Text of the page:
The etherification reaction of glycerol and tert-butyl alcohol to GTBEs using Amberlyst as a catalyst was investigated to produce as much DTBGs and TTBG as possible while minimizing the production of MTBGs. Gas analysis by GC was performed. The influence of the catalyst type and loading, reaction time, molar ratio, and temperature on the etherification reaction was investigated in detail by calculating the conversion of glycerol and the selectivity of GTBEs. The experimental results showed that Amberlyst 15, which has large surface area and pore volume, was the best catalyst. The catalyst loading was found to have some influence on the etherification reaction. Based on the reaction time, the reaction should be set between 5 and 8 hours to obtain the maximum concentration of glycerol ethers. This might be caused by the reverse reaction of glycerol ethers. The molar ratio affected the reaction in a positive way. Therefore, it is essential to use large excesses of TBA to maximize the product yield. The highest glycerol conversion and the highest selectivity of DTBGs and TTBG were observed at 70°C.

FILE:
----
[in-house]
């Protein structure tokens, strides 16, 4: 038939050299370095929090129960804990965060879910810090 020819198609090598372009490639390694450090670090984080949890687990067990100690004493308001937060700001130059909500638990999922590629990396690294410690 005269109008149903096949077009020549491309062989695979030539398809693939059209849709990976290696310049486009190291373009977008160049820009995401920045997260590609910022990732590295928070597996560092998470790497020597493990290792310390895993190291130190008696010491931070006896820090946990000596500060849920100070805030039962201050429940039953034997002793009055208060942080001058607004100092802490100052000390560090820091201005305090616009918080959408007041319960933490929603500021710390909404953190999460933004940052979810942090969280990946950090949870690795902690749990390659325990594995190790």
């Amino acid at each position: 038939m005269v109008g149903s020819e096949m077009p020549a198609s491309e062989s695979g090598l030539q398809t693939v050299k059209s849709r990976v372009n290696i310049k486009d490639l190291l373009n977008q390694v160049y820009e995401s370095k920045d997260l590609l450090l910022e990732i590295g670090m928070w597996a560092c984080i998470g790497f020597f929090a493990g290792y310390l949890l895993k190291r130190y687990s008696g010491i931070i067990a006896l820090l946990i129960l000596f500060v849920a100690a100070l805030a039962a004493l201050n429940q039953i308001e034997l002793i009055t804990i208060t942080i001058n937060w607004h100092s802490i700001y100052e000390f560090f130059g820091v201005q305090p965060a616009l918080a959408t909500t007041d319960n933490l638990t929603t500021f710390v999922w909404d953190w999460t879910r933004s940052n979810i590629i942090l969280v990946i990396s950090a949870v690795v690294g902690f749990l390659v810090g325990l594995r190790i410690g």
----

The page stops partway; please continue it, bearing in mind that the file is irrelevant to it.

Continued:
Conflict of Interests

The authors declare that there is no conflict of interests regarding the publication of this paper.

Acknowledgment

This work was supported by the 2012 Research Fund of the University of Seoul.

References

  1. F. Yang, M. A. Hanna, and R. Sun, “Value-added uses for crude glycerol—a byproduct of biodiesel production,” Biotechnology for Biofuels, vol. 5, article 13, 2012. View at: Publisher Site | Google Scholar
  2. C. A. G. Quispe, C. J. R. Coronado, and J. A. Carvalho Jr., “Glycerol: production, consumption, prices, characterization and new trends in combustion,” Renewable and Sustainable Energy Reviews, vol. 27, pp. 475–493, 2013. View at: Publisher Site | Google Scholar
  3. S. Nitayavardhana and S. K. Khanal, “Biodiesel-derived crude glycerol bioconversion to animal feed: a sustainable option for a biodiesel refinery,” Bioresource Technology, vol. 102, no. 10, pp. 5808–5814, 2011. View at: Publisher Site | Google Scholar